Tag Archives: dementia

Magical Musical Moments: Seniors

By: Laura Micheli, MA, MT-BC

 Music Touches People of All Ages

In my work I am fortunate to encounter many “magical musical moments” with so many different people.

Photo of Laura Micheli, MA, MT-BC

Laura Micheli, MA, MT-BC

I’d like to share one particular moment working with a group of seniors with dementia and Alzheimer’s disease. This particular group meets weekly for music therapy on the skilled nursing floor. There are 12 participants that join the group each week along with interchangeable staff members. The entire group, staff included, love the music therapy group! They sing the songs between sessions together, and have learned and utilized musical tools for specific individuals needs to support communication and positive behaviors. And it’s a mood booster for everyone!

One particular resident has had some great “magical musical moments” in the music therapy groups. She has later stage dementia and this has affected her communication abilities. She is generally very quiet, never initiates speech, and rarely answers questions verbally. Her peers notice her quiet nature. They say things like “Come on say something” or “She won’t tell you anything” and become frustrated by her lack of what they perceive as presence.

Music Can be Its Own Language

In our music therapy groups this woman is greeted by her peers in a supportive way because I, as the music therapist, model how we treat our peers of all abilities. Remarkably with music she can access her speech again. During one music therapy group I left a pause in the hello song I use every week where the lyric “beautiful” was supposed to be sung. She immediately sang music-for-seniors“beautiful” with just one pause. The other seniors smiled and cheered for her! From there she sang missing lyrics from all familiar songs and answered simple sung questions such as “How are you today?” Many of her peers commented after the session how wonderful it was that music could reach her in this way. Not only did she benefit from the musical stimuli but her peers saw her as a person again, something totally invaluable as a human being and especially as a human being with a disease such as dementia.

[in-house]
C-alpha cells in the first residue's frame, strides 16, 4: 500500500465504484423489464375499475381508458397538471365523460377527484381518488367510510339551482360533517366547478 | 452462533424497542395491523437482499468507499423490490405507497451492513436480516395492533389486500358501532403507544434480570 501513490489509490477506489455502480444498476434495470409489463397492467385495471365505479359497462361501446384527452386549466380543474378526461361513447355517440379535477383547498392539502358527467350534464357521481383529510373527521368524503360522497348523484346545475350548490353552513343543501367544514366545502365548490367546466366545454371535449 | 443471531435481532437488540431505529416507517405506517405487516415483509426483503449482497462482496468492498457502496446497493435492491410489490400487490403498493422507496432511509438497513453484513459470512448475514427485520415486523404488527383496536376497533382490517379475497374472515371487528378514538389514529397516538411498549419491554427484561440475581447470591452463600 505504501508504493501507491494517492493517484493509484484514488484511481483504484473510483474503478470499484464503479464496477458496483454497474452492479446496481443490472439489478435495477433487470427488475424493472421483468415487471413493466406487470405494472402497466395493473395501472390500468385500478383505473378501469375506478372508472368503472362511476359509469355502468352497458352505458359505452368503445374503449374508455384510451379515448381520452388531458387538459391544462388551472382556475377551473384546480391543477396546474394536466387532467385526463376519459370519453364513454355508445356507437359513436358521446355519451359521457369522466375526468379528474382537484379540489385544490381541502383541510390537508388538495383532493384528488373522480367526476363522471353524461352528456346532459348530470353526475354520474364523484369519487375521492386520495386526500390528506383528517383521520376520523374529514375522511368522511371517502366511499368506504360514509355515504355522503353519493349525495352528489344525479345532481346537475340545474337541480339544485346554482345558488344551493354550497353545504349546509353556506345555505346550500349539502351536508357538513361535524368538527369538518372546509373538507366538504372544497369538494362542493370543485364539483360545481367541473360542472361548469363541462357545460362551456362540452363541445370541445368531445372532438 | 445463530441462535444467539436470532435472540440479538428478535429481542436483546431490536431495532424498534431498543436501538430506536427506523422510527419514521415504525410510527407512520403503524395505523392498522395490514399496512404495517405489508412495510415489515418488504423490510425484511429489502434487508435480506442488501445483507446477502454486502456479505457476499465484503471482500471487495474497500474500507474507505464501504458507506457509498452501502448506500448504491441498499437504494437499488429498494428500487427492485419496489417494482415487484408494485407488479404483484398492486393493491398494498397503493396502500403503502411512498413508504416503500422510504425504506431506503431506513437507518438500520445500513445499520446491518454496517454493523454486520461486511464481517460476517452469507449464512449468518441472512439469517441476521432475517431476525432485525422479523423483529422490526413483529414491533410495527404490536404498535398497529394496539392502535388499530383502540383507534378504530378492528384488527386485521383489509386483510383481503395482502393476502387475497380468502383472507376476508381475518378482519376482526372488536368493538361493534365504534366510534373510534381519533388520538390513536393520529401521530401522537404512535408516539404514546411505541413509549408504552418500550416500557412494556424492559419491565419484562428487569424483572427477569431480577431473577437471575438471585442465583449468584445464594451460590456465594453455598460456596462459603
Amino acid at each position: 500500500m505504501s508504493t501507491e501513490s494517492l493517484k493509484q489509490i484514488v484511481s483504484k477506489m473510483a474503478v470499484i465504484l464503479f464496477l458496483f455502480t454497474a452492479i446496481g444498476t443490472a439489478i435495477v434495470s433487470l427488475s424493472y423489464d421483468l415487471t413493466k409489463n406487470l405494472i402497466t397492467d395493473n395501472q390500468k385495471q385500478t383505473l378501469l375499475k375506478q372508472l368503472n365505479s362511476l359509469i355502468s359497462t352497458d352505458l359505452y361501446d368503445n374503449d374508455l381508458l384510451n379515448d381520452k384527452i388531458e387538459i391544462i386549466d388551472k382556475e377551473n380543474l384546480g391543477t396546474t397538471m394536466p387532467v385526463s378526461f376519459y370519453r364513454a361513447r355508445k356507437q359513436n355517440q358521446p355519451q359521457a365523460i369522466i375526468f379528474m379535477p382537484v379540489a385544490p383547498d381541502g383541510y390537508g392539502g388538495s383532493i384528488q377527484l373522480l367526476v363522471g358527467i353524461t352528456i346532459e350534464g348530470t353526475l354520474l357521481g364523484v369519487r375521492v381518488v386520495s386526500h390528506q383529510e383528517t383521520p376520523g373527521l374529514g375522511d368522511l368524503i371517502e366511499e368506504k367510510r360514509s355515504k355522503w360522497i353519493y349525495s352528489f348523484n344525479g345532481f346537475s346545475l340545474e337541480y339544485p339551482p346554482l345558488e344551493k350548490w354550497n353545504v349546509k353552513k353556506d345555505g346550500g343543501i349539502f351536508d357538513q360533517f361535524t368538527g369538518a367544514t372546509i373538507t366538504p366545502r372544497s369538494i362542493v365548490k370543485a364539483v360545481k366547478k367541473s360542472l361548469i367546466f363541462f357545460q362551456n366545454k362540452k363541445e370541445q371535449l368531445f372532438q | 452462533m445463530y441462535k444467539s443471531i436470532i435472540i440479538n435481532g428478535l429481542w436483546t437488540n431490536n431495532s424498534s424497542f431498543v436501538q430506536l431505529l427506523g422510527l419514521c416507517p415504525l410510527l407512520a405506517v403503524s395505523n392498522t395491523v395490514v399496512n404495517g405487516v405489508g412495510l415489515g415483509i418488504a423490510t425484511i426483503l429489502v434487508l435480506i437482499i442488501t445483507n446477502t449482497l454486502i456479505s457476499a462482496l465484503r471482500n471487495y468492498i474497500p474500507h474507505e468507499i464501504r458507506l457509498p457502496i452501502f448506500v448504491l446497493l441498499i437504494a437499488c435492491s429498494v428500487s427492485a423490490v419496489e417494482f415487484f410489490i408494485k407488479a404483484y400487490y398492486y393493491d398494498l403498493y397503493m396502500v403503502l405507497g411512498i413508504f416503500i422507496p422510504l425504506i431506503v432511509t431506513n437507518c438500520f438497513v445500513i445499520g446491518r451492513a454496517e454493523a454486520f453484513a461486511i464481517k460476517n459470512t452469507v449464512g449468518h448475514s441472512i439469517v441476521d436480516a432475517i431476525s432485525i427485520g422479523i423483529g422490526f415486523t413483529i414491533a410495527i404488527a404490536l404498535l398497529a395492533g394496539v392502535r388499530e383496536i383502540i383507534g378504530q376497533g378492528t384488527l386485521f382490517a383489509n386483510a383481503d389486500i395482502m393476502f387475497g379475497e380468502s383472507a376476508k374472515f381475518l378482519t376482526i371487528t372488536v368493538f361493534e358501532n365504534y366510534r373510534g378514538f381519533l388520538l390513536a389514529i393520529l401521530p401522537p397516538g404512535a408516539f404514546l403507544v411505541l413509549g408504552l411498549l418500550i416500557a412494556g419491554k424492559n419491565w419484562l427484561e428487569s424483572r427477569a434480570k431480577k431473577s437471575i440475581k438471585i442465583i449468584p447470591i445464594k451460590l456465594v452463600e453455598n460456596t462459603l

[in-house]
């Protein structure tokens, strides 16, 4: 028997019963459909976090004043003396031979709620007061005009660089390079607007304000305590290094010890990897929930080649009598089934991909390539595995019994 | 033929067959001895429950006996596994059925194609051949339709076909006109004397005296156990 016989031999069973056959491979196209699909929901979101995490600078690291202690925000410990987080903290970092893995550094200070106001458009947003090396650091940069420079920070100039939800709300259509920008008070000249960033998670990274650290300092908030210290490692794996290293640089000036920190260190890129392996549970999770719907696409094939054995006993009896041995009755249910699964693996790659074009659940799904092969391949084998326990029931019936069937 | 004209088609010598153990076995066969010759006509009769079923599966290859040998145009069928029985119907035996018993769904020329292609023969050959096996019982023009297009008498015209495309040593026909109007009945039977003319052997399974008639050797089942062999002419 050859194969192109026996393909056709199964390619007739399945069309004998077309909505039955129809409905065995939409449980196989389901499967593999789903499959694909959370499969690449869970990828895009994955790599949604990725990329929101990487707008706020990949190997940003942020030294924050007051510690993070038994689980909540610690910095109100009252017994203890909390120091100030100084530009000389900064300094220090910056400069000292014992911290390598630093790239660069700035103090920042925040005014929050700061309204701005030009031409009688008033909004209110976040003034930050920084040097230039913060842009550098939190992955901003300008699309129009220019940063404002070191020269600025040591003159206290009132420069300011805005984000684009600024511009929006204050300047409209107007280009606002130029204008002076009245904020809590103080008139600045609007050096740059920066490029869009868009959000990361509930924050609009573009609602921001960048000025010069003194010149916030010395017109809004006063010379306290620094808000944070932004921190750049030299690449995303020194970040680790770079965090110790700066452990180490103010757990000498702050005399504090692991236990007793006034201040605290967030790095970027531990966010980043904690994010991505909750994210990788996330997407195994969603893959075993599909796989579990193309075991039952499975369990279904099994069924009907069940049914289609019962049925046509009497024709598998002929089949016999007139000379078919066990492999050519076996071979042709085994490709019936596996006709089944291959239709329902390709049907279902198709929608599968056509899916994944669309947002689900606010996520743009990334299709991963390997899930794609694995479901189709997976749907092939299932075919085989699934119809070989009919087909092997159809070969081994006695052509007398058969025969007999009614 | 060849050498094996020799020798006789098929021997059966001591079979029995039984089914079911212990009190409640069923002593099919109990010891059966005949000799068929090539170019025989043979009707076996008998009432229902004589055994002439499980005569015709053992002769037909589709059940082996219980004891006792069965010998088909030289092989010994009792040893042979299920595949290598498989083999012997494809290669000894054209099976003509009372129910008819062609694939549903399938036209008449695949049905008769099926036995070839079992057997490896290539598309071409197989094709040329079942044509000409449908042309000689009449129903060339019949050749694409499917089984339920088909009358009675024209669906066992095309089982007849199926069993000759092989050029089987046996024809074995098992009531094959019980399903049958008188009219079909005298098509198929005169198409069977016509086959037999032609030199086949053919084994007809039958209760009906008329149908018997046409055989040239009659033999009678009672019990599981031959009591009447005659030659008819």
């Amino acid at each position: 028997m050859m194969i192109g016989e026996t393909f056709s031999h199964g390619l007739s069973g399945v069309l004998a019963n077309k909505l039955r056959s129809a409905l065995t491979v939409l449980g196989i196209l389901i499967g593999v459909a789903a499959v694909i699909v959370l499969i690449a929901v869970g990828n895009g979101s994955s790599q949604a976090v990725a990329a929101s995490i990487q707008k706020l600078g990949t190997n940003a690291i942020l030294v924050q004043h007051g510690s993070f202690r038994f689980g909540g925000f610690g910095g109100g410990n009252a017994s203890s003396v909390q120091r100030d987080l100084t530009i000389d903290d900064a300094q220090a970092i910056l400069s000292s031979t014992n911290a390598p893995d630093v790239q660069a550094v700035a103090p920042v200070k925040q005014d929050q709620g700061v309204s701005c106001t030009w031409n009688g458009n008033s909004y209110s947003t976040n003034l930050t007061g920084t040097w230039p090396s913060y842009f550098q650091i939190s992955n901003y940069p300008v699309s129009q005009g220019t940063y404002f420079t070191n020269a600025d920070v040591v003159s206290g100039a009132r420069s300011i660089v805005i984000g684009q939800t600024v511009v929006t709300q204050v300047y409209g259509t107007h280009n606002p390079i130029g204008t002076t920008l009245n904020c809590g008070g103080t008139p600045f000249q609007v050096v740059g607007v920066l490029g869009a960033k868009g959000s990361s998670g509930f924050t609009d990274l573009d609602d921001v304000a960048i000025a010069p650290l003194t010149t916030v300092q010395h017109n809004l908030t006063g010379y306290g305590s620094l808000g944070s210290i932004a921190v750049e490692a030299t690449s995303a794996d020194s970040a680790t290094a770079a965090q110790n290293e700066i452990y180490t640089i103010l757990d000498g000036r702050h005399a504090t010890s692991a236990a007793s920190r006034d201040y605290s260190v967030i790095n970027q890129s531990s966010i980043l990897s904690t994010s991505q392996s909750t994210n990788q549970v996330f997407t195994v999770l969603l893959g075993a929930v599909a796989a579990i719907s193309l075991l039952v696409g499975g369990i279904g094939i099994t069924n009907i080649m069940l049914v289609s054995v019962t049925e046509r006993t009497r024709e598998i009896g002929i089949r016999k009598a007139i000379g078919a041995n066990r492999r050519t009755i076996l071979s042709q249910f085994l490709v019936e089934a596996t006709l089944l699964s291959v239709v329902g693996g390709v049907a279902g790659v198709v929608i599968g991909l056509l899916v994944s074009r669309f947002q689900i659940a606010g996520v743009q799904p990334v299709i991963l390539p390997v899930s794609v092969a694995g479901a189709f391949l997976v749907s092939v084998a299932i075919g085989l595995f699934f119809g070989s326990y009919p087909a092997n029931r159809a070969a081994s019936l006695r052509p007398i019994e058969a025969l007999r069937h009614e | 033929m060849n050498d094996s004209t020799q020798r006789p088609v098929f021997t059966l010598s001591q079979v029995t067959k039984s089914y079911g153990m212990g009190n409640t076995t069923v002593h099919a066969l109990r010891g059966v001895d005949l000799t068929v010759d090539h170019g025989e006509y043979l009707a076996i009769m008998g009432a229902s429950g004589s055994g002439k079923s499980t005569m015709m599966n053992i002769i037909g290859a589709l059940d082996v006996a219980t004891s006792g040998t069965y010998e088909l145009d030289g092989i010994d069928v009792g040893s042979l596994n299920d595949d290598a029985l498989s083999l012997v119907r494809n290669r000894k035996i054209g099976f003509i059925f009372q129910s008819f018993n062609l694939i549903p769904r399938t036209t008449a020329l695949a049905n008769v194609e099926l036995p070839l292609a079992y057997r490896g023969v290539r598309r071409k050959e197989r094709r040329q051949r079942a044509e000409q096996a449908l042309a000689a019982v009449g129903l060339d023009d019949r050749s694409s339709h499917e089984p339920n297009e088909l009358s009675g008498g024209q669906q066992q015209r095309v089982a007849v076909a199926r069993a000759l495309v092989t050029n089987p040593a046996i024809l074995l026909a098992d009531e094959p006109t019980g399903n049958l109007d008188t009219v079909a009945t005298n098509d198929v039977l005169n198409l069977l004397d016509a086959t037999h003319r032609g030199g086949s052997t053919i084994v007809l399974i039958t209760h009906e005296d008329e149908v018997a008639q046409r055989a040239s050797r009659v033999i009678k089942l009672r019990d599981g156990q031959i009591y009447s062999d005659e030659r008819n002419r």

Her caregiver noticed such a difference in her when music was present that she purchased an iPod and asked me what music she should add to her playlists to help support and connect with her. Music is utilized throughout her day to connect with others and express herself. And this is just one reason why I love my job. I get to witness, experience, and create these amazing “magical music moments” that can change a life for the better.

If you are interested in learning more about how music therapy can benefit seniors, read more.

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